When to invest in quality items and when to buy cheap
In general, it's wise to invest more in products that you use every day, especially if a cheaper version will wear out quickly.
Saving Pennies or Dollars is a new semi-regular series on The Simple Dollar, inspired by a great discussion on The Simple Dollar’s Facebook page concerning frugal tactics that might not really save that much money. I’m going to take some of the scenarios described by the readers there and try to break down the numbers to see if the savings is really worth the time invested.
Marie writes in: My grandfather was not a wealthy man, but he always told me to buy the best quality I could afford, it will last longer. When I was in my early 20′s I purchased a professional hair dryer for about $250.00. This was in the mid 90′s. So that’s about $20 a year so far. I feel like I am already ahead considering a $20 hairdryer never worked for a year. What products are worth spending money on…and I find when possible buying industrial or professional grade products last longer.
Marie makes a great point, albeit one that’s hard to quantify exactly. I’ll try to dig into it with a few examples, but suffice it to say, it’s really only worth paying significantly more for reliability if you use the item all the time. Of course, if you’re rarely using the item, why buy it to begin with?
Take my kitchen knives, for example. Sarah and I received a good (but not great) kitchen knife set as a wedding gift in 2003. The primary knife I used from that set was the chef’s knife. After about two years of steady use (steady meaning roughly every other day), the chef’s knife was nearly unusable. I could get it moderately sharp immediately after a sharpening, but the blade would lose what little edge it had by the time I was finished chopping a single carrot. The end result was that I was burning significant time sharpening and honing this poor knife, not to mention the extra time spent actually chopping the food plus the mangled food that resulted from this.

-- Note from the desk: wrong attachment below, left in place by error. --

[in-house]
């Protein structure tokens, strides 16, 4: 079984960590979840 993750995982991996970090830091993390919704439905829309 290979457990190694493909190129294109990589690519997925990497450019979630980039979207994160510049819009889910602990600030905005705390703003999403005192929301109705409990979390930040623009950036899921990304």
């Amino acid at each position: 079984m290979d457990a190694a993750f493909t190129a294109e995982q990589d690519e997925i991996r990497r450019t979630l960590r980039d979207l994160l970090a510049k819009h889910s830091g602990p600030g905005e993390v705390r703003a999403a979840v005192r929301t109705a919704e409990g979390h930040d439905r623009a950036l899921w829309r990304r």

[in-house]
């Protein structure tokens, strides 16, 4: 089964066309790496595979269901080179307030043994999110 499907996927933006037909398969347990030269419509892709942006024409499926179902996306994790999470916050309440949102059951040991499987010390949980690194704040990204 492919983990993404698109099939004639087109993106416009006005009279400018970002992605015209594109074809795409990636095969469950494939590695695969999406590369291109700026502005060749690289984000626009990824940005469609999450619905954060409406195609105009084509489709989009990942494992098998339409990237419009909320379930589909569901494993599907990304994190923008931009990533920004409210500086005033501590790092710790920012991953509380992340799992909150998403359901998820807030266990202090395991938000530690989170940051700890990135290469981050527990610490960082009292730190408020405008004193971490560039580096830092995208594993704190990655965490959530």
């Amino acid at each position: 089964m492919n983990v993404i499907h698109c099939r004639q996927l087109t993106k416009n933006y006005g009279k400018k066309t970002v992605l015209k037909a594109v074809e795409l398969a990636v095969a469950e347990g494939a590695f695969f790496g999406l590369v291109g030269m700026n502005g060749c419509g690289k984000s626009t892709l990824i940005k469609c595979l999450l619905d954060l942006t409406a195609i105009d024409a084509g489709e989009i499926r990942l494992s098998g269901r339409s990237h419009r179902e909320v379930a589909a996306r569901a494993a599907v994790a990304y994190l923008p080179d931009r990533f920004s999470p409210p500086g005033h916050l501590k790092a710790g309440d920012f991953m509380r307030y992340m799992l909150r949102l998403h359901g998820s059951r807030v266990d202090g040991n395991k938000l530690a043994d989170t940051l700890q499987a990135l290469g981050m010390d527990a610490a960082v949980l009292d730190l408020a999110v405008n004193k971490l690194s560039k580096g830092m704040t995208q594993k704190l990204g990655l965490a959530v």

I then invested in a single high-end chef’s knife, an $80 Global knife. I still use it every other day, but now I hone it perhaps once a month and haven’t sharpened it in three years. I’d estimate this knife saves me five minutes over the other knife every single day.
Here’s the thing: most people would simply shrug their shoulders at five minutes compared to the $80 cost of a knife. However, over the course of three years, five minutes every other day adds up to 2,738 minutes. That’s about forty five and a half hours I saved not having to deal with the knife. That means my cost per hour saved by that knife is about $1.75.
Now, let’s say I only used a chef’s knife once a month, but I still saved five minutes each use from a better knife. Over three years, that’s 36 uses, which at five minutes each adds up to three hours. My cost per hour in this case is about $27.
Clearly, in the first case, the knife was worth it, but in the second case… not so much. The difference between the two is one thing and one thing alone: frequency of use.
So, take Marie’s case. Let’s say she uses her hair dryer daily. She finds that after 350 daily uses, her $20 cheap hair dryers fail. On the other hand, her industrial dryer has withstood 7,000 daily uses (roughly) and is still going. For her, the industrial dryer is worth it.
Now, let’s look at me. I dry my hair maybe once a month. My hair is short and most of the time, a vigorous towel drying and a comb gets me where I want to be.
For me to burn out a $20 hair dryer, I would have to use it 350 times, as per Marie’s estimation. If I use it once a month, that means I would have to use the dryer for 28 years before it would reach that 350 use level.
For me to reach Marie’s use level on an industrial hair dryer, I would have to use that hair dryer, at my current pace, for 583 years.
Simply put, it’s not cost efficient for me to buy an industrial hair dryer. It probably is for Marie, but it’s not for me. What’s the difference? Frequency of use.
It is absolutely worth your while to own a quality, reliable version of an item you use every day (or close to that). You’ll save a lot of dollars (and/or a lot of time) over the long run in such cases. However, when you start looking at less frequent usage, the math is going to start working against you.
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